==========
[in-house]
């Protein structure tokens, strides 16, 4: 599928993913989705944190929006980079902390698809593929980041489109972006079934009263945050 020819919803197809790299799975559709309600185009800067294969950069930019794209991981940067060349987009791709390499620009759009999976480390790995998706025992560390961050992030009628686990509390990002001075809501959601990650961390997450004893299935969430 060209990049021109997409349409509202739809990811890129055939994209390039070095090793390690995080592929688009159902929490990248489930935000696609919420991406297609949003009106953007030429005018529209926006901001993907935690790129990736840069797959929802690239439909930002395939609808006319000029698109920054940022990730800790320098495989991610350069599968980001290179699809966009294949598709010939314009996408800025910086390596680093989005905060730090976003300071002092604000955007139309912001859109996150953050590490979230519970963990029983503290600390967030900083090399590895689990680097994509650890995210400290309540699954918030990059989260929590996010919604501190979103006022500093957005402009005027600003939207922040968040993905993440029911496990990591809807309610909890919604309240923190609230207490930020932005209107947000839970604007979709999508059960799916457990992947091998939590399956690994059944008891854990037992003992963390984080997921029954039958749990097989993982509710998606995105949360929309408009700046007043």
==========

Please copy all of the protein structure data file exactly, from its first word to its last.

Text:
[in-house]
């Protein structure tokens, strides 16, 4: 599928993913989705944190929006980079902390698809593929980041489109972006079934009263945050 020819919803197809790299799975559709309600185009800067294969950069930019794209991981940067060349987009791709390499620009759009999976480390790995998706025992560390961050992030009628686990509390990002001075809501959601990650961390997450004893299935969430 060209990049021109997409349409509202739809990811890129055939994209390039070095090793390690995080592929688009159902929490990248489930935000696609919420991406297609949003009106953007030429005018529209926006901001993907935690790129990736840069797959929802690239439909930002395939609808006319000029698109920054940022990730800790320098495989991610350069599968980001290179699809966009294949598709010939314009996408800025910086390596680093989005905060730090976003300071002092604000955007139309912001859109996150953050590490979230519970963990029983503290600390967030900083090399590895689990680097994509650890995210400290309540699954918030990059989260929590996010919604501190979103006022500093957005402009005027600003939207922040968040993905993440029911496990990591809807309610909890919604309240923190609230207490930020932005209107947000839970604007979709999508059960799916457990992947091998939590399956690994059944008891854990037992003992963390984080997921029954039958749990097989993982509710998606995105949360929309408009700046007043």